In the winter of 2009-2010, instead of sitting in my Florida home, which is 80 degrees in January, eating cookies and sleeping until noon, I decided to go to New Orleans, where I spent several hours for several days building a house in the Louisiana cold. Sounds like a blast, right?
Well, it truly was.
The thing that we, as students, often forget about breaks is that they are supposed to allow us to escape the norm. Are we really on a break when we’re just sitting on a couch eating chips/sleeping/vegging out to our fullest extent? We get a taste of that weekly, even if those moments are short-lived. No, a break is an escape. We want our mind to wander and explore different things. A new place, a new skill, new people, can really facilitate this exploration. This is what Alternative Winter Break and Alternative Spring Break offer: an exciting place with new people and something for your mind to digest.
Not to mention, there was something so satiating about helping create something tangible that you know will benefit another human. This created thing may live longer than me, and will surely host immortal memories for the family that lives there. There was, of course, also an intangible, indescribable thing gained from my week in New Orleans, and though I cannot describe it, it can be felt by anyone who volunteers. Perhaps this feeling arose from meeting so many wonderful people on this trip; I learned first hand why community service is dubbed ‘community’ service. It is not just because of the help to the community at large, but the actual activity of hard work, dedication, and just giving that creates a community among the people present.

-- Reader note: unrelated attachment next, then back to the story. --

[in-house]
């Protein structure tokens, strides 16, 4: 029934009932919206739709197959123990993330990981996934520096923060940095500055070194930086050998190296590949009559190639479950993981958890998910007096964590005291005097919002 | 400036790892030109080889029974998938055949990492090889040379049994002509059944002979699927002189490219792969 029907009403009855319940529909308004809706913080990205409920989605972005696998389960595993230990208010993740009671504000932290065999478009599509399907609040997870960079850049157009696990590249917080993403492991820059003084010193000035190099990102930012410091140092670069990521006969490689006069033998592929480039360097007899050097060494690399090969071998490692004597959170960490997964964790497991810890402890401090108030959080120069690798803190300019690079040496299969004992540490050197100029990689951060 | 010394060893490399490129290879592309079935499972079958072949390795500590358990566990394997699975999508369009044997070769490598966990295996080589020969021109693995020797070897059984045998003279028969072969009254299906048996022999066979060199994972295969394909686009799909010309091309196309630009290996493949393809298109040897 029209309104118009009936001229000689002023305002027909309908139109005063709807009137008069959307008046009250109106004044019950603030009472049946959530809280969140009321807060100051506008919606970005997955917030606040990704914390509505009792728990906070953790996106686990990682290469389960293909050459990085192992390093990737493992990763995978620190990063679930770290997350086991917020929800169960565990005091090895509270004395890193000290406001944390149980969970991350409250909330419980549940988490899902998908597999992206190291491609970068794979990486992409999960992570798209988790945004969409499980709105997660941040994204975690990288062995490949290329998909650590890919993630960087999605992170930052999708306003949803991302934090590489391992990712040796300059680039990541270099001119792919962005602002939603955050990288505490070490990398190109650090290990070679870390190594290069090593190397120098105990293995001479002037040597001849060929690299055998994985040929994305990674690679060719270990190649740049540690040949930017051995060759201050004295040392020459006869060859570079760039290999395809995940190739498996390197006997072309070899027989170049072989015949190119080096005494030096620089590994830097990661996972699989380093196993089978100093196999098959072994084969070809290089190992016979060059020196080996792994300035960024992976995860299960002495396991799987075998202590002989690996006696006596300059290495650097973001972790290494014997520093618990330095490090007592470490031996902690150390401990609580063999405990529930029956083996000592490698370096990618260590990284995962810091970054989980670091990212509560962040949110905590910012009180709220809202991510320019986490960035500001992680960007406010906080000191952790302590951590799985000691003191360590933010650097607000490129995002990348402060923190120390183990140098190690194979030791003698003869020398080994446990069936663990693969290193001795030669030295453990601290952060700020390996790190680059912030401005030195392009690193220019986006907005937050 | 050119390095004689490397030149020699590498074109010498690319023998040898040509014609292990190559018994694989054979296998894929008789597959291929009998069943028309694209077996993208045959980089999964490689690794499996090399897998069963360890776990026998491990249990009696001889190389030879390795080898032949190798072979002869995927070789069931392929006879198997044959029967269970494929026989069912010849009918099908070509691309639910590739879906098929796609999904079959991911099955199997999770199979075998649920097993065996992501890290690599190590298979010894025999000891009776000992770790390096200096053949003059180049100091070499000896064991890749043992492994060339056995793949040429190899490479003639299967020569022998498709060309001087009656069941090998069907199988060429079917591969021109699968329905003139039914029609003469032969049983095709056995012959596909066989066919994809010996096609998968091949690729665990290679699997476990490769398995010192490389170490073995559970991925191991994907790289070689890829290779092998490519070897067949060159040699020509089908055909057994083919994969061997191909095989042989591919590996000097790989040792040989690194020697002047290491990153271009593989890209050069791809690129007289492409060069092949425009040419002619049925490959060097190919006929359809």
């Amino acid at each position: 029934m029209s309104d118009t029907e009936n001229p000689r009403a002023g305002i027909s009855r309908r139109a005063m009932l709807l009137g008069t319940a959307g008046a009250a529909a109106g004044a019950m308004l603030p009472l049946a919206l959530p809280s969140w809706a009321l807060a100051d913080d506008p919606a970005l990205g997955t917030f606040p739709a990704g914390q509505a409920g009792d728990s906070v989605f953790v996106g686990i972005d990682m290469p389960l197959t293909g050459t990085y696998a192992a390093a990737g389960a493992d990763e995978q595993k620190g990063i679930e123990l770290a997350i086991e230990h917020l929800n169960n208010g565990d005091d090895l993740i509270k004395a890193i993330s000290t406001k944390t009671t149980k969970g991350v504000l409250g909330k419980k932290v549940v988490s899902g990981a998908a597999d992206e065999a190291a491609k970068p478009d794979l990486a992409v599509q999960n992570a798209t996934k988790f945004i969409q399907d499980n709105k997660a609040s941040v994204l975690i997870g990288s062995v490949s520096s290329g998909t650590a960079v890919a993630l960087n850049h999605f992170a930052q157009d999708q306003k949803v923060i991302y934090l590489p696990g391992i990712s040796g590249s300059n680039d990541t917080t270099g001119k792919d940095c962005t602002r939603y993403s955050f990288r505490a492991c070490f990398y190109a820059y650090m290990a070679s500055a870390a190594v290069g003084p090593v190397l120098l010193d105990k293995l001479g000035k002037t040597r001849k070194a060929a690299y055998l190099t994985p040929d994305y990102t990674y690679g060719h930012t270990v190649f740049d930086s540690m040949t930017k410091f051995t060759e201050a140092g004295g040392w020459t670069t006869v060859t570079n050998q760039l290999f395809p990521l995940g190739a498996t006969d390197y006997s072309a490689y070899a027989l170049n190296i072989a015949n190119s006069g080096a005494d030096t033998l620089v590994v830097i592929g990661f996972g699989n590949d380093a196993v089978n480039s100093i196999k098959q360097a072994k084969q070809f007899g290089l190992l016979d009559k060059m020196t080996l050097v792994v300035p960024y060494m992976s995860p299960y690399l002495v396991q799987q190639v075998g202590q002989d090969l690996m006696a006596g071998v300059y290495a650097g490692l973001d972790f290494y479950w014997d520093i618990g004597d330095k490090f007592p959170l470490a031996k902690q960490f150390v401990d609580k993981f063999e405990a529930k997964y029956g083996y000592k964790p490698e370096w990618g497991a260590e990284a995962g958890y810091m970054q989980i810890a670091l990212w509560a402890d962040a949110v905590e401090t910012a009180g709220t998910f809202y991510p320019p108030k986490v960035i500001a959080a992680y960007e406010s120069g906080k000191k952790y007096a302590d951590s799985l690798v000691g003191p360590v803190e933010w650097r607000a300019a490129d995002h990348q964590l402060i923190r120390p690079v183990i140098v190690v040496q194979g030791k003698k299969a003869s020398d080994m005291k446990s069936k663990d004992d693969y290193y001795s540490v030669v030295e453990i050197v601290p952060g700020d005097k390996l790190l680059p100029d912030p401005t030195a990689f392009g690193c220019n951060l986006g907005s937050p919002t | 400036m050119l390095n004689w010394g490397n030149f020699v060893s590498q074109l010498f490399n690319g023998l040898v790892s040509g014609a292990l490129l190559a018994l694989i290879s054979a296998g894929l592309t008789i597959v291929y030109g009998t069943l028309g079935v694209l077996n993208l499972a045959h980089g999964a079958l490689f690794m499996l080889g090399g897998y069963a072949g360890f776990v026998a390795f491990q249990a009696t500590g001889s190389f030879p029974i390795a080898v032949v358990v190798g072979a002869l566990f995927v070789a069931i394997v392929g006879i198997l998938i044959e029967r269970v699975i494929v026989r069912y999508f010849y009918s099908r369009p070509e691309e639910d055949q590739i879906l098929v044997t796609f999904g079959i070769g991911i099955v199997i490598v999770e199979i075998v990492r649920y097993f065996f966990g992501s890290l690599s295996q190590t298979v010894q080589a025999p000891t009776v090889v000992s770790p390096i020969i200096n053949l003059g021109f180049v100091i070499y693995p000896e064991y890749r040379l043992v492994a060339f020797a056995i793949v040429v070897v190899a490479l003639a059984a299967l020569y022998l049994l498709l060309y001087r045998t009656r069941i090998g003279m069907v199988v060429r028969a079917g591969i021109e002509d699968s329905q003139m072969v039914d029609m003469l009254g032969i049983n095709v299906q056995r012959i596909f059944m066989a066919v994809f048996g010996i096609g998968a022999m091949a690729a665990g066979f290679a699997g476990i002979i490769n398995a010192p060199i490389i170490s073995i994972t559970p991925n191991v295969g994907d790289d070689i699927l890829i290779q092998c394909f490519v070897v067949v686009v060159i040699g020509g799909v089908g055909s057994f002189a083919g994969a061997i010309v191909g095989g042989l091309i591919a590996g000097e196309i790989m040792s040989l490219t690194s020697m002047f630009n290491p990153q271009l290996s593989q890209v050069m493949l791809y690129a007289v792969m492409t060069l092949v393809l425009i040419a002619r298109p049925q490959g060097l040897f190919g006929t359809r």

I laughed, ate, sweated and sang with people who, by the end of our short week, became friends I could count on even today. And not to forget: the culture of New Orleans was so new to me and so beautiful. I didn’t have to be downtown eating beignets and listening to jazz to get a taste and know I had to come again.
During the alternative break program, students perform short-term projects for local nonprofit agencies and learn about issues such as literacy, poverty, racism, hunger, homelessness and the environment. The program gives students opportunities to learn about the problems faced by members of communities with whom they otherwise may have had little or no direct contact. Being completely immersed into diverse environments enables participants to experience, discuss, and understand social issues in a significant way. The intensity of the experience increases the likelihood that participants will transfer the lessons learned onsite back to their own communities even after the alternative break ends.